Earthrise Victory as Court Throws out Salmon Biological Opinion, Again
May 05, 2016
Large federal hydropower dams in the Columbia and Snake Rivers have been a driving force behind declines in the Columbia Basin’s salmon and steelhead populations. Dams inundate spawning habitat, killing both juvenile and adult migrants as they attempt to pass dams on their migration to and from the ocean, and degrade salmon habitat by slowing river velocity and heating rivers to sometimes lethal conditions. As a result, over a dozen salmon and steelhead populations in the Columbia Basin today face extinction, and protections under the Endangered Species Act provide their best hope of recovery.
Yesterday, U.S. District Court Judge Michael Simon invalidated yet another federal plan for operating the federal hydropower system in a manner consistent with salmon recovery. The court threw out the latest “biological opinion” written by the National Marine Fisheries Service to chart a path for operating the federal dams to help recover salmon. The court also found that the agencies that actually operate the dams – the U.S. Army Corps of Engineers, Bureau of Reclamation (BOR), and Bonneville Power Administration – violated the National Environmental Policy Act by failing to prepare and Environmental Impact Statement on dam management.
Judge Simon did not pull punches in his description of federal mangers shortcomings. “For more than 20 years, NOAA Fisheries, the Corps, and BOR have ignored the admonishments …to consider more aggressive changes to the FCRPS [Federal Columbia River Power System] to save the imperiled listed species,” he wrote in the court’s opinion. “The agencies instead continued to focus on essentially the same approach to saving the listed species—minimizing hydro mitigation efforts and maximizing habitat restoration. Despite billions of dollars spent on these efforts, the listed species continue to be in perilous state…”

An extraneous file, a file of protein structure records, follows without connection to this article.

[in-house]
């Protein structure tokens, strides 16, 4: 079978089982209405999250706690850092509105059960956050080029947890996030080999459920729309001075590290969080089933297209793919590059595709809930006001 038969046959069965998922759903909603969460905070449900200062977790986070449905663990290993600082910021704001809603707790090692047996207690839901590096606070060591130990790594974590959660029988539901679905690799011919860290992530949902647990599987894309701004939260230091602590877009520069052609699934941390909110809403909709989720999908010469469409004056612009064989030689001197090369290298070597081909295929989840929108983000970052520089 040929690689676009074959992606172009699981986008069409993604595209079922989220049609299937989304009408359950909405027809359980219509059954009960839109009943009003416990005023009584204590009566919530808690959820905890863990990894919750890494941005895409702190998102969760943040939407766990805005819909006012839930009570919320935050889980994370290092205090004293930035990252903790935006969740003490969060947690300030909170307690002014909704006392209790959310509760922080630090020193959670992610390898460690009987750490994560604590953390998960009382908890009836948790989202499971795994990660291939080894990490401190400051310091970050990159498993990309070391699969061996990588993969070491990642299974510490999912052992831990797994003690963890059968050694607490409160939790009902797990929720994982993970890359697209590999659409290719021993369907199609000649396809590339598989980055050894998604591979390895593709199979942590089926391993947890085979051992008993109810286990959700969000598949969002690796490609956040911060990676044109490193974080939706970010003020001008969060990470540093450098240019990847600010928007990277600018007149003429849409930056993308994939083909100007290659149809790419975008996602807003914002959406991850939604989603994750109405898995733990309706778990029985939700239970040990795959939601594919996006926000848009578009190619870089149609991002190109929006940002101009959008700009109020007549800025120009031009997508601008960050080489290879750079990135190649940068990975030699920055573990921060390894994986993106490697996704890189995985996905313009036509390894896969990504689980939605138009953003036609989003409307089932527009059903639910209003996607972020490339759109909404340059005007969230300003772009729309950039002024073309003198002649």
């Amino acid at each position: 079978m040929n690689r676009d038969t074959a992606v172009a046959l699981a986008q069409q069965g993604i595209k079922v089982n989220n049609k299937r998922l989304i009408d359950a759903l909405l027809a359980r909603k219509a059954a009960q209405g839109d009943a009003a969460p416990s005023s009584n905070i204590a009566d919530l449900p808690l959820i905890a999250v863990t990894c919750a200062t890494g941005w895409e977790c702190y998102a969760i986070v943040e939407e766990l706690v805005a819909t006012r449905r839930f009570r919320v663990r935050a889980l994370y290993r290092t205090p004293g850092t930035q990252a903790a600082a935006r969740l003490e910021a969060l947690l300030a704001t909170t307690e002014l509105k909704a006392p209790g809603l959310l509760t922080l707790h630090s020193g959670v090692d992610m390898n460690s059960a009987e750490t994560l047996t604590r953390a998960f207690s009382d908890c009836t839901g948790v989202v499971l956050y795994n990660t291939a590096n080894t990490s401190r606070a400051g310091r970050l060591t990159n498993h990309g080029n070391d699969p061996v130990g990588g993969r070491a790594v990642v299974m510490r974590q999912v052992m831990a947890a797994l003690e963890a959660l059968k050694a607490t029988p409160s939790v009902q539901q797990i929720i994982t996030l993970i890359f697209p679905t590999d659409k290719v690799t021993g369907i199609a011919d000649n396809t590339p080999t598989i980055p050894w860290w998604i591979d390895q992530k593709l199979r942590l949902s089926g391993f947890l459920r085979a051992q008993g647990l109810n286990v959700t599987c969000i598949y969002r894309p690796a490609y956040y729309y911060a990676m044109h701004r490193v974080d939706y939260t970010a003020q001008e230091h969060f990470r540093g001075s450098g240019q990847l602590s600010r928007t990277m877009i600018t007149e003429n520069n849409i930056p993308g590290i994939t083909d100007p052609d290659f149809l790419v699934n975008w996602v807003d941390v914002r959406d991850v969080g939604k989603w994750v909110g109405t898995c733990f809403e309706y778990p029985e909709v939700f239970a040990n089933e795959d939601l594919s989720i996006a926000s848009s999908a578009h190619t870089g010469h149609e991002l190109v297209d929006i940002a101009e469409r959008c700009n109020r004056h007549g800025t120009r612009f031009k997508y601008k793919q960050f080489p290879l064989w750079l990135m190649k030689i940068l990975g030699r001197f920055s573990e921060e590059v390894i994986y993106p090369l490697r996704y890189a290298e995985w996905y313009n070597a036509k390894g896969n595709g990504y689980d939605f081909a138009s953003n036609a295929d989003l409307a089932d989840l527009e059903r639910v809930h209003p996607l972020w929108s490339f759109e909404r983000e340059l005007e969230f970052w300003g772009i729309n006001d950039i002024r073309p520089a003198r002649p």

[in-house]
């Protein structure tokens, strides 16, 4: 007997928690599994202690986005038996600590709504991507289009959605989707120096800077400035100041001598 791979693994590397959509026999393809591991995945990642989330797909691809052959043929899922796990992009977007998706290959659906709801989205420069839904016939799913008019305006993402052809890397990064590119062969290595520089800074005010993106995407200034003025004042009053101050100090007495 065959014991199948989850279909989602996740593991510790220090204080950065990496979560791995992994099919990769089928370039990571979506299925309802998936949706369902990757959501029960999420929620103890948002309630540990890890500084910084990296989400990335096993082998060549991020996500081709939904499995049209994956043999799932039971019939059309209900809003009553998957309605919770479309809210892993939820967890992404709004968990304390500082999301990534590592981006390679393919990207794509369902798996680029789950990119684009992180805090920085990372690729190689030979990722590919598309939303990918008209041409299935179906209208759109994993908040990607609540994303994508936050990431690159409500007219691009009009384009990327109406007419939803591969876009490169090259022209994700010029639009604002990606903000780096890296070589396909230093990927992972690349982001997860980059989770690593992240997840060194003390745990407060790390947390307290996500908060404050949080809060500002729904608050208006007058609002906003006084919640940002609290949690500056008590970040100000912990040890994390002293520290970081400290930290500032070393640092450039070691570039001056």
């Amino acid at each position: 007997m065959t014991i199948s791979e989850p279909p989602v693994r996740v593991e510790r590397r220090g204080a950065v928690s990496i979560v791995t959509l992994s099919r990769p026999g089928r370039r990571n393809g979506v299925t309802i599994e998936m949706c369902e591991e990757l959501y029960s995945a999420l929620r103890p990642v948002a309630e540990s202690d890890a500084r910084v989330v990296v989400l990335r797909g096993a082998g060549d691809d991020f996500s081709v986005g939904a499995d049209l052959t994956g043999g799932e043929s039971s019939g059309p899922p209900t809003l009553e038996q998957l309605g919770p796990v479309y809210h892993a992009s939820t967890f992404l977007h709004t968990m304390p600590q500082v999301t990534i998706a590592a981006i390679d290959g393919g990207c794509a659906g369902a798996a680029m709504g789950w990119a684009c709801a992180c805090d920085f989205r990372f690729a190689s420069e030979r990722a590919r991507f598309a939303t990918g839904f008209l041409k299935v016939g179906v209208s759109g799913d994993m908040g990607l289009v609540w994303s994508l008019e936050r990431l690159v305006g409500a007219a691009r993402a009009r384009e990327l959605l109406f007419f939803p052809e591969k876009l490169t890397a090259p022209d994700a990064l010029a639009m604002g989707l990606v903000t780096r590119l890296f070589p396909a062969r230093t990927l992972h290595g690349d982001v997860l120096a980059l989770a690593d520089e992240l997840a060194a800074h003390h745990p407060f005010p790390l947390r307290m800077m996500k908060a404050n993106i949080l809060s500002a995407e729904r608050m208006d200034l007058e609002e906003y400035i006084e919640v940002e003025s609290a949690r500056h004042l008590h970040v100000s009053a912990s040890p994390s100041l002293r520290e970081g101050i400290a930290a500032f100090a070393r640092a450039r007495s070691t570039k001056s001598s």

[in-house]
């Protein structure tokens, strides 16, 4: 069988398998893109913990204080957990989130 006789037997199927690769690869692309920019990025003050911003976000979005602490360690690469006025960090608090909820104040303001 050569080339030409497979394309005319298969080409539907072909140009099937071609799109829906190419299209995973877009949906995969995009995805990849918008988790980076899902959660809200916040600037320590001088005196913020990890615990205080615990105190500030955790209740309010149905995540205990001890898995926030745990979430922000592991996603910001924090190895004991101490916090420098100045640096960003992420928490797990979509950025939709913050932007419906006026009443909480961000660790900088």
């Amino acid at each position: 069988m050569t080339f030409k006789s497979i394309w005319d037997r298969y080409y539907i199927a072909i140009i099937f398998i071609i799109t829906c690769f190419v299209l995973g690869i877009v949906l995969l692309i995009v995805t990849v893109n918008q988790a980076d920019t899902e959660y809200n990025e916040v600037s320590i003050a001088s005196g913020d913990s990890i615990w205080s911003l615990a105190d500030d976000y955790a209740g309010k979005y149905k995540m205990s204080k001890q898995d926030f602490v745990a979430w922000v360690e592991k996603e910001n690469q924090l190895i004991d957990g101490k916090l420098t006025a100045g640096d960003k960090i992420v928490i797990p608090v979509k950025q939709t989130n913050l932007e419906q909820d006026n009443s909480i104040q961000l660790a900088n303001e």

Judge Simon criticized the federal agencies’ current salmon plan for underestimating the effects of climate change on fish survival and rejected the government’s argument that structural improvements to the dams would adequately improve fish numbers. Lethally warm water killed thousands of adult salmon last summer on the Columbia and the Snake Rivers.
Judge Simon’s opinion follows on the heels of similar rulings by his predecessors. Judge Redden rejected NMFS’ 2004, 2008, and 2010 biological opinions, and ordered increasing spill over the dams to improve survival of juvenile salmon migrating downstream. In his last opinion, Judge Redden suggested that the federal defendants consider removing dams on the Snake River to recover some of the listed population. Judge Simon also highlighted this idea.
Earthrise attorney Dan Rohlf has worked on this case for over two decades, along with co-counsel Todd True and Steve Mashuda of Earthjustice’s Seattle office. They represent a broad coalition of environmental and fishing organizations and businesses. The State of Oregon and Nez Perce tribe also fought to improve protections for salmon as plaintiffs in the case.
“This is another important milestone in the fight to recover wild salmon and steelhead in the Columbia Basin,” said Rohlf. “We’re pleased that Judge Simon recognized that federal dam managers are still dragging their feet, and we’re confident that the court will hold government officials to their obligations under the Endangered Species Act to protect and restore the Basin’s fish.”